Yet since 1979, according to EPI, productivity and compensation have gone their separate ways: Productivity has risen 69 percent, while compensation has risen just 11 percent. To put it another way, productivity went up more than six times faster than compensation. EPI’s message is clear: In the absence of unions, the gain-sharing imperative on business was also absent.
So where did the added value of those productivity increases go, if not to workers? Short answer: Much of the added value went to corporate investors; that’s one reason why the Dow Jones average sits above 27,000. Indeed, over the last four decades, the stock market is up more than 3,200 percent; by contrast, the federal minimum wage is up 250 percent.
Furthermore, a close look at data from the St. Louis Federal Reserve provides an even more startling look at labor’s long slide. In 1947, the year Taft-Hartley passed, compensation (defined as wages and salary accruals) accounted for 49.4 percent of GDP; that is, workers got a smidge less than half of the national output. Interestingly, the workers’ share of GDP rattled around in a narrow three-point band for the next two decades, never going below 48.8 percent and peaking, in 1969, at 51.6 percent.
Yet then came that long slide in labor incomes. Taft-Hartley obviously played a role, but so, too, did other forces, such as globalization, outsourcing, and mass immigration. By 2011, during the Obama administration, worker compensation as a percentage of GDP had fallen to 42 percent; in the last seven years, it has ticked up slightly, to 43 percent.
Hmm. From 51.6 percent of GDP in 1969 to 43 percent in 2018. Over time, ordinary folks must have noticed that fall in their share of the nation’s wealth. Indeed, now we can start to see why economic populists in decades past—Dick Gephardt in the ’80s, Ross Perot and Pat Buchanan in the ’90s—found such resonance, even if they never reached the White House. It was not until Trump that anyone could put it all together, although the anger had long been smoldering.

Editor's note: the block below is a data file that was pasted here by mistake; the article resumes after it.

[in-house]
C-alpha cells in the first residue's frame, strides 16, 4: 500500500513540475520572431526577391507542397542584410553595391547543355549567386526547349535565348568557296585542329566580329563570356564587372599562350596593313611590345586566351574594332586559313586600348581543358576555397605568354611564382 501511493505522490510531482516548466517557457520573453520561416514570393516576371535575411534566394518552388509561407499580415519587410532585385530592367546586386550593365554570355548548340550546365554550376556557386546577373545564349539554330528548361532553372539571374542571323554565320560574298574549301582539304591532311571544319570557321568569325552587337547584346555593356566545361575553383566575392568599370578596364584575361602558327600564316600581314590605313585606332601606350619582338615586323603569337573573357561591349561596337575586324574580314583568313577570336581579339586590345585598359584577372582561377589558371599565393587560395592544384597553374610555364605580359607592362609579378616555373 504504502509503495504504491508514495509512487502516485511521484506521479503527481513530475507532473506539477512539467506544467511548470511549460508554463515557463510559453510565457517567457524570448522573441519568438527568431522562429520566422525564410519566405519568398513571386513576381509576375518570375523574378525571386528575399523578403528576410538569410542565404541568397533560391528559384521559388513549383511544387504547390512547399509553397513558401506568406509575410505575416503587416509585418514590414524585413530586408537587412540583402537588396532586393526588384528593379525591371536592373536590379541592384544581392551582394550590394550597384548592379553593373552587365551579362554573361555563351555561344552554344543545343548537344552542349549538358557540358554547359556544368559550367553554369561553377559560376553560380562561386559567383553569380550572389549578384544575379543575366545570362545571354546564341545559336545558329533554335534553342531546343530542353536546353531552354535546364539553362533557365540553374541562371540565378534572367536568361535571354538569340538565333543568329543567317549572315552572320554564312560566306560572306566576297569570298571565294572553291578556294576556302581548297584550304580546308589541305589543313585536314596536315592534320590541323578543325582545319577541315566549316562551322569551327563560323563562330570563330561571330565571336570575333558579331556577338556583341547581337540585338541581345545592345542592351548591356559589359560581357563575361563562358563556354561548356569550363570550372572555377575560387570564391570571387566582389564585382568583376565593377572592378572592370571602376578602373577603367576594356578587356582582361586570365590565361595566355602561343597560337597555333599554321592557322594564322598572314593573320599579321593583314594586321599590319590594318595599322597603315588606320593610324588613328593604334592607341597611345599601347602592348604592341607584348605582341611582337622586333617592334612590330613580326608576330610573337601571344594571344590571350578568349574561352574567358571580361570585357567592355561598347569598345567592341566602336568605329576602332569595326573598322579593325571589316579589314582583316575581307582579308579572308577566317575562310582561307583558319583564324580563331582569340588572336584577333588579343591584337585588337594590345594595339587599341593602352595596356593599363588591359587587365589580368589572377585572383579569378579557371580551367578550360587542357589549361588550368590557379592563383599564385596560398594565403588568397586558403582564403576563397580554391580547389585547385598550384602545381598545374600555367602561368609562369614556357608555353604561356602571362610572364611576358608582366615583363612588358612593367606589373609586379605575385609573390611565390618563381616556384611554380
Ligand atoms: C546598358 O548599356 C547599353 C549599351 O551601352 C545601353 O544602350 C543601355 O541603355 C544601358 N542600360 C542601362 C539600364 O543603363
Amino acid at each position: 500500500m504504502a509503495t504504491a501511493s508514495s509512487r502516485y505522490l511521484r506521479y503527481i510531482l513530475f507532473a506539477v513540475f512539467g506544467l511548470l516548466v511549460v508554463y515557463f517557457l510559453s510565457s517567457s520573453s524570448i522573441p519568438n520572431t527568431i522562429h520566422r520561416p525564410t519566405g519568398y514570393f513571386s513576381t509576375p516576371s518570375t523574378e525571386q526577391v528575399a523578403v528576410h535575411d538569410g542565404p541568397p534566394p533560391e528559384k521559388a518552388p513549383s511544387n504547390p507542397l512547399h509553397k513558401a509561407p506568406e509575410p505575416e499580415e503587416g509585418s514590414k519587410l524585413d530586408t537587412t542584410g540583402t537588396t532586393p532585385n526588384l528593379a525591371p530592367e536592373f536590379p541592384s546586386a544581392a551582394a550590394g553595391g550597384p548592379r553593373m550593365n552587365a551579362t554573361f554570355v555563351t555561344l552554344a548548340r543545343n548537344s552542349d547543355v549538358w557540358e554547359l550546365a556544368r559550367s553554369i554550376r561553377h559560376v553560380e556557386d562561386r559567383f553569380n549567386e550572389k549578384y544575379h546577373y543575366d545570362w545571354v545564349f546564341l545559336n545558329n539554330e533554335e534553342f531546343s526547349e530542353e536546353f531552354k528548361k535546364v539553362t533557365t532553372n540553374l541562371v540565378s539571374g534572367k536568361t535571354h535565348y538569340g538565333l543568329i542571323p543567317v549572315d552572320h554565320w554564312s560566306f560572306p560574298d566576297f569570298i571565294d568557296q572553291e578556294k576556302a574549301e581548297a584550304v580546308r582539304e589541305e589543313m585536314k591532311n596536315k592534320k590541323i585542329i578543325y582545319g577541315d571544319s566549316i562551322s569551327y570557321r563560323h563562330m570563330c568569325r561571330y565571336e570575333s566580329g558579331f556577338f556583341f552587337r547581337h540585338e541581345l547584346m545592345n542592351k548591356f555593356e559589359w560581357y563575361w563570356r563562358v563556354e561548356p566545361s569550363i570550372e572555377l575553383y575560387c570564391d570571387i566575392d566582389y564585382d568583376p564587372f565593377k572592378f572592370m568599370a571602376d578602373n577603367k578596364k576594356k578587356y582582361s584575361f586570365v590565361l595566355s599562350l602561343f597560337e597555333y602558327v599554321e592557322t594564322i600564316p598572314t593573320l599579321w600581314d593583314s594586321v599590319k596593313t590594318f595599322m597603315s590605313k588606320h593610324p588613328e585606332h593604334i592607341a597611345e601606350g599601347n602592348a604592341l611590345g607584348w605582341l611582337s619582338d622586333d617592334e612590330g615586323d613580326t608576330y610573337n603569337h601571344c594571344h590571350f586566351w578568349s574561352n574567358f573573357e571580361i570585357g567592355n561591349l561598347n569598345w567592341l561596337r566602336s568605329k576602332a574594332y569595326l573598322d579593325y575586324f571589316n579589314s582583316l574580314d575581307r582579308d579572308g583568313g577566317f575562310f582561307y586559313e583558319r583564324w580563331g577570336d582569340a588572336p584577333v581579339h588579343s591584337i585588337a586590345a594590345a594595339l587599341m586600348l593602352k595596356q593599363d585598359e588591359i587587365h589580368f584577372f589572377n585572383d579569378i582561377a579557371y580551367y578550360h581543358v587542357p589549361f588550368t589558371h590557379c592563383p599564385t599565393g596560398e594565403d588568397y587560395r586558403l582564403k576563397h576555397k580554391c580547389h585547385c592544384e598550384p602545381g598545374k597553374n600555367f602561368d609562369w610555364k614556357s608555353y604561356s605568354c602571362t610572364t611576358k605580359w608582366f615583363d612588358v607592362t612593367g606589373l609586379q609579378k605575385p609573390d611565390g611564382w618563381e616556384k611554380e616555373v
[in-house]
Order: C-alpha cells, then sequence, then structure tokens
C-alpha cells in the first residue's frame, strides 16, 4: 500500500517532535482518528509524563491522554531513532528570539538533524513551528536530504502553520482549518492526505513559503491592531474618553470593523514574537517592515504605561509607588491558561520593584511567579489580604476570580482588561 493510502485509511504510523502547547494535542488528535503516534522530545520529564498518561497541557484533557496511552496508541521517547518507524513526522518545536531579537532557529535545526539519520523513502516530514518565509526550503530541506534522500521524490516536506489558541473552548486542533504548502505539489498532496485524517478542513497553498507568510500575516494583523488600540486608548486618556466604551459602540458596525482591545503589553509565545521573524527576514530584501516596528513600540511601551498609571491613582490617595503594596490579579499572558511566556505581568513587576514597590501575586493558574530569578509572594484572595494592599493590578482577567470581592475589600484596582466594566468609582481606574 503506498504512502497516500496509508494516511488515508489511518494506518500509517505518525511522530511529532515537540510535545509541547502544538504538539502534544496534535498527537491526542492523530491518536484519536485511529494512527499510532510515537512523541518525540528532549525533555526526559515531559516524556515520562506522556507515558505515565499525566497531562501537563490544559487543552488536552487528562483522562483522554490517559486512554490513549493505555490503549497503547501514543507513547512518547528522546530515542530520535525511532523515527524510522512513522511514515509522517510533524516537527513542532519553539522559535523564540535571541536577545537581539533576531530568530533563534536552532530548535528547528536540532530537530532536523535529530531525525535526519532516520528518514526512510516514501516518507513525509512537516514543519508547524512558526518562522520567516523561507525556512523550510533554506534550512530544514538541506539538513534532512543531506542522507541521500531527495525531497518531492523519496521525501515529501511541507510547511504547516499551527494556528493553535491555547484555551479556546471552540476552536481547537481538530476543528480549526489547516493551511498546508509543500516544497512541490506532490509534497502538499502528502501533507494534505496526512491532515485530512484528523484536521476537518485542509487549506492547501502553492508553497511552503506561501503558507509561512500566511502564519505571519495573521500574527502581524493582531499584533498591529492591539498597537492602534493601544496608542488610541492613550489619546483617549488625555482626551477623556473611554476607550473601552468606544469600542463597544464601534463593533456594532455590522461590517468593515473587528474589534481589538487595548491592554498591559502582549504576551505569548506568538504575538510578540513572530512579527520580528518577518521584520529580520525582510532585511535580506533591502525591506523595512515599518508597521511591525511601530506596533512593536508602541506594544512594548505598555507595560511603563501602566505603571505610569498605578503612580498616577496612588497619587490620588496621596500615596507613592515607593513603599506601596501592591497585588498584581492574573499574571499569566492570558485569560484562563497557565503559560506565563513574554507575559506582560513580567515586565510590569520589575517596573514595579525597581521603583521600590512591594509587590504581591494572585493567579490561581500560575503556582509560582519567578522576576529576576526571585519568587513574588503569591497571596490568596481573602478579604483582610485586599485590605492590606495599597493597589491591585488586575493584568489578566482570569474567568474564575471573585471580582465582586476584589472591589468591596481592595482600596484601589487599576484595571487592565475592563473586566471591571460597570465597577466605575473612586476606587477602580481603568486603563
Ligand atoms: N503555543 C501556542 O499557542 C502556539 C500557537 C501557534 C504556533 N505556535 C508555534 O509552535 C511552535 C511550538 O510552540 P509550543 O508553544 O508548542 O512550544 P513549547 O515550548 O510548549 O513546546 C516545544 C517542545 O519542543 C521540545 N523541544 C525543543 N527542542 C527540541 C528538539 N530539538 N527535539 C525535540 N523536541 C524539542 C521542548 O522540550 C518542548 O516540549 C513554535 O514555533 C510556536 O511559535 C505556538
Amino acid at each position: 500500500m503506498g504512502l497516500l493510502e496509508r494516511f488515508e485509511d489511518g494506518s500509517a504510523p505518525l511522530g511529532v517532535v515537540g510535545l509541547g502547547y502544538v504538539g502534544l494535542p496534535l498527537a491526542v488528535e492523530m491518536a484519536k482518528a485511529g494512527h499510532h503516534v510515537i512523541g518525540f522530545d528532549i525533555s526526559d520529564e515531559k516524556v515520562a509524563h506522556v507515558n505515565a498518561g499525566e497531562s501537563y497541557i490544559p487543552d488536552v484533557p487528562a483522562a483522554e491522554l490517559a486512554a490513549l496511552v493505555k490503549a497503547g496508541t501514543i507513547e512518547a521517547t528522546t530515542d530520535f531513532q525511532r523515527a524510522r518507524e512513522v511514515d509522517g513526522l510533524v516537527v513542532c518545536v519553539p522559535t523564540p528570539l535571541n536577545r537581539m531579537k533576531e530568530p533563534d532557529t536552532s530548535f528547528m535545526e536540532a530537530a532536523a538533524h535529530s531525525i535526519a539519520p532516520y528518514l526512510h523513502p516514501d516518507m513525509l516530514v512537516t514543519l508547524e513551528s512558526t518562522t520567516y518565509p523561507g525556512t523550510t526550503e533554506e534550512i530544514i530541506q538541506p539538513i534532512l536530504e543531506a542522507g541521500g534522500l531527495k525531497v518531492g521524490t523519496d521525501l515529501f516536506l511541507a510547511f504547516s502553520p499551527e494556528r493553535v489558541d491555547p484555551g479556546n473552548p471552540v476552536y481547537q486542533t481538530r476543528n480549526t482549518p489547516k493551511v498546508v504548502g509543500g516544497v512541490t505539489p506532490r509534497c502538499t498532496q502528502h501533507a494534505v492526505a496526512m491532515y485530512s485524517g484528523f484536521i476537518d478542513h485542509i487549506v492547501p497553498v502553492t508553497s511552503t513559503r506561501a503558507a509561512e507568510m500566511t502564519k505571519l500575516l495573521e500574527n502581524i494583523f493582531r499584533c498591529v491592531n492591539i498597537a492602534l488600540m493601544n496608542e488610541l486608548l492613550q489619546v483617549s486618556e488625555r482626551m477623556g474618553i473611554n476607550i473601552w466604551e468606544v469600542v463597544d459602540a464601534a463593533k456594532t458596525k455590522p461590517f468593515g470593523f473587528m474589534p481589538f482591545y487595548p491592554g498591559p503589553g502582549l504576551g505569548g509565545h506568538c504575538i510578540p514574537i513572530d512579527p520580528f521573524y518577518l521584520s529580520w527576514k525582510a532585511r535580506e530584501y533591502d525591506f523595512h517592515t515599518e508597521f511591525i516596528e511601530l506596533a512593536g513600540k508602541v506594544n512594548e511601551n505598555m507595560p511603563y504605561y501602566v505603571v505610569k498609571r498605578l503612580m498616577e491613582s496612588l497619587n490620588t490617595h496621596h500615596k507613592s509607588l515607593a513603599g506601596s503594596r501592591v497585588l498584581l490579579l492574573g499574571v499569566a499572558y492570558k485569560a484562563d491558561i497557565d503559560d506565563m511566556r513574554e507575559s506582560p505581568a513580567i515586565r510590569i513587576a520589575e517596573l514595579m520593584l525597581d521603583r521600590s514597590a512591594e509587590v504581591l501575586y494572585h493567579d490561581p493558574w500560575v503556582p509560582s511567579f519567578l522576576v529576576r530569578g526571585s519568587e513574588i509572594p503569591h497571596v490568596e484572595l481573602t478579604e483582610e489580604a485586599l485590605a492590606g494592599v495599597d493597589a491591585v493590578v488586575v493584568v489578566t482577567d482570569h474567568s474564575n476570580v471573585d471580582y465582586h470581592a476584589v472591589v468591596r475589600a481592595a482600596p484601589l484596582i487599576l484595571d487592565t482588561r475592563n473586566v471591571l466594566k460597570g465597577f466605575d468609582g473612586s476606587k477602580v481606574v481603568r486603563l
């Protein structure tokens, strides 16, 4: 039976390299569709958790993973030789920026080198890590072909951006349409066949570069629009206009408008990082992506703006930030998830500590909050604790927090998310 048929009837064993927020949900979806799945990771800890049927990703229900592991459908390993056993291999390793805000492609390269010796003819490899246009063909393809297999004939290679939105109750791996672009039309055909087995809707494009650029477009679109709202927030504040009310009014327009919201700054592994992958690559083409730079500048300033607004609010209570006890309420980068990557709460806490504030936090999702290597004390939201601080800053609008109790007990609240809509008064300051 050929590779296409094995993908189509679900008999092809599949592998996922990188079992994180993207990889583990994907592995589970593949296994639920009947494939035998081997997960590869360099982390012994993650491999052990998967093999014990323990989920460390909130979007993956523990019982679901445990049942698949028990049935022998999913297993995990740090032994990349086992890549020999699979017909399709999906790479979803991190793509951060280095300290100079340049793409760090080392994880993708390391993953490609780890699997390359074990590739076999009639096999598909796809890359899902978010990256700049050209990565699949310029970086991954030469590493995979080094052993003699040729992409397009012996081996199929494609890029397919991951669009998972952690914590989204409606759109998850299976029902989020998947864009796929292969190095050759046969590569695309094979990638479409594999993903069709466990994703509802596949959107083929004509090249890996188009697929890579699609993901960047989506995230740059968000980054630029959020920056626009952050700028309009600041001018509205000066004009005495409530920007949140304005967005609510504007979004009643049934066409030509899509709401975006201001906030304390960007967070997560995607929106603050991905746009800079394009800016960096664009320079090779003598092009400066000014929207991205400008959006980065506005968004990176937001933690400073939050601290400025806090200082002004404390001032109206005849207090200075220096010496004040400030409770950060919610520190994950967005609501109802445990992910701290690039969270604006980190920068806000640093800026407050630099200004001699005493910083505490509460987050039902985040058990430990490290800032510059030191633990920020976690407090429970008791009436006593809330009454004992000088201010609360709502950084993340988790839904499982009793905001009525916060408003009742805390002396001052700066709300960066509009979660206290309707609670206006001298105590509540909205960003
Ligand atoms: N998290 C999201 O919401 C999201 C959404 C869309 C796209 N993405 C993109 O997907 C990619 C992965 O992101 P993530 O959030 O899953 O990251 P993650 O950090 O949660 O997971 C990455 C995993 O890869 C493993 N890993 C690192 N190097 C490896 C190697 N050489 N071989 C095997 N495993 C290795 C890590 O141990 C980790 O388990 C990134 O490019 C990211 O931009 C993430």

So again, who got those shifting 8.6 percentage points of the national wealth? They went to many places, including government, private investment, and the trade deficit. And oh yes, during the same half century, corporate profits rose from about five percent of GDP to ten percent. Yes, you read that right: Much of the change in the national share going to compensation has simply been a shift from workers to corporations—workers down more than eight points and corporate profits up five points. (Of course, it’s also true that wealth to corporations is wealth to shareholders, and many workers are shareholders, either through direct investments, or indirectly, through pension funds. But still, few workers think of themselves as investors; that’s why they call themselves workers—because they can’t rely on their capital to live, and so they have to rely, instead, on their labor.)
If we step back and consider the fate of workers’ wages over the last five decades, 1969 to 2018, we see that the change has been profound; it explains, for example, why the financiers of Manhattan are so rich and the workers of Milwaukee are so hard-pressed. After all, that decline in compensation—again, from the high of 51.6 percent down to 43 percent—amounts to a decline of 8.6 percentage points. For the U.S. economy, that’s more than one dollar in 12.
To put that 8.6-point number another way, since U.S. GDP is $21.3 trillion, 8.6 percent of that is more than $1.8 trillion. So now maybe we can better see why workers have been angry for so long: They’ve been on the losing end of that long slide—in effect, a $1.8 trillion pay cut, just in 2018.